Some people just cannot accept that Jesus would use such an unscrupulous character to teach a spiritual lesson, but keep in mind that Jesus used the story of an unjust judge and an uncaring friend to teach the disciples about the value of persistent prayer in the parable of the "Friend at Midnight" and the parable of the "Persistent Widow."

After telling the parable, Jesus then exhorts his disciples, who are called "people of the Light ", to be just as shrewd or wise in using money for eternal benefits as the "people of the world" are in using money for temporal benefits. This is the main point of the parable. Christians should use the money they have now wisely, in a way that will honor God and benefit themselves. How do Christian use money wisely? Jesus answers that question in verses 9-15.

Read Luke 16:9-15.

In these verses I see three principles for using money wisely.

1. First, to use money wisely we need to recognize that we are managers and not the owners of money.

Jesus emphasizes this point in the parable in which the primary character we’re to learn from is a manager and not the true owner of the money. Jesus reemphasizes this point in verse 12 where he is explicitly states that we are handling "someone else’s property." The true owner of everything is God of course. Many Christian struggle with the principle of us being managers instead of owners of money. They think that the 10 percent of their income they give to the church belongs to God while the other 90 percent is theirs to use as they see fit, provided they did not acquire it dishonestly or use it immorally. Jesus and the Bible tell us differently. The Bible teaches that 100 percent of our material goods, whether money or possessions, belong to God. As such we are not only responsible for how we use the first 10 percent but also for how we use the other 90 percent of the money God allows us to acquire.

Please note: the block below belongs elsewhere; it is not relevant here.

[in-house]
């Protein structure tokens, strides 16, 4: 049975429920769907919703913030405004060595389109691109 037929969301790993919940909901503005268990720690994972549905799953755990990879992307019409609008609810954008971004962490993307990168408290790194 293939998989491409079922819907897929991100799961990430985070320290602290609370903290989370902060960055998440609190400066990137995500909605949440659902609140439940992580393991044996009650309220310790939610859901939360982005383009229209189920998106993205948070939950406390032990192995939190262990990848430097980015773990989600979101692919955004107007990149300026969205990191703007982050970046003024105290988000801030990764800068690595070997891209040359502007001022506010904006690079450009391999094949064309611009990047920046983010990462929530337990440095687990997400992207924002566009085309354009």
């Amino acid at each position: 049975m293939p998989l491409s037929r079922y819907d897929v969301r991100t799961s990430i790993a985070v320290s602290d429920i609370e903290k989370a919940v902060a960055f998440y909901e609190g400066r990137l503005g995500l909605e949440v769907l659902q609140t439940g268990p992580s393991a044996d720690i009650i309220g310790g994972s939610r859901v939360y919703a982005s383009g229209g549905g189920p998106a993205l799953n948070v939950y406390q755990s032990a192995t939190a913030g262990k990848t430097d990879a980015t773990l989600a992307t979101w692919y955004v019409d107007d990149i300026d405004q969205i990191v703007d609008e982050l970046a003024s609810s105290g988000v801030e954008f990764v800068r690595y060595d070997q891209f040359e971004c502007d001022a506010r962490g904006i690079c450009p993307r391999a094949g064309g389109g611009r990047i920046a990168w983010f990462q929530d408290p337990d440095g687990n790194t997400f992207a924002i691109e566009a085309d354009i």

1. First, to use money wisely we need to recognize that we are managers and not the owners of money.

This mindset or attitude will change our behavior and handling of money. It will result in a more careful and appropriate use of the money that we have received from God. We tend to be wiser and more cautious in using those things that do not belong to us. If I borrow someone else’s car, I tend to drive more carefully and work harder to keep it clean because it does not belong to me and I know that I will be held accountable for how I use it. It is the same with money. When we recognize that money does not belong to us and that will be held accountable for its use, will be less inclined to use it selfishly or carelessly.

When we understand that we are managers of God’s money and not owners of money we will not ask ourselves, "How much money can I afford to spend on myself?" But rather "How much money do I dare spend on myself?"

Does this mean that a Christian cannot spend any money on himself or herself? No. A manager in New Testament times was entitled to use some of the master’s money to meet his and his family’s needs and to use some for leisurely pursuits, but the manager’s first priority was to furthering the owner’s purposes with the money. If the manager were using the money primarily to indulge his wants then he was not being a good steward and was in danger of judgment as we see in the parable. So we need ask ourselves, "After my family’s basic needs are met, what do I usually do with most of the extra? Is it primarily used for satisfying my own wants? Or is it primarily used for furthering God’s purposes?" Are you acting as if you were the owner of money or are you acting wisely, knowing that you are a manager of God’s money?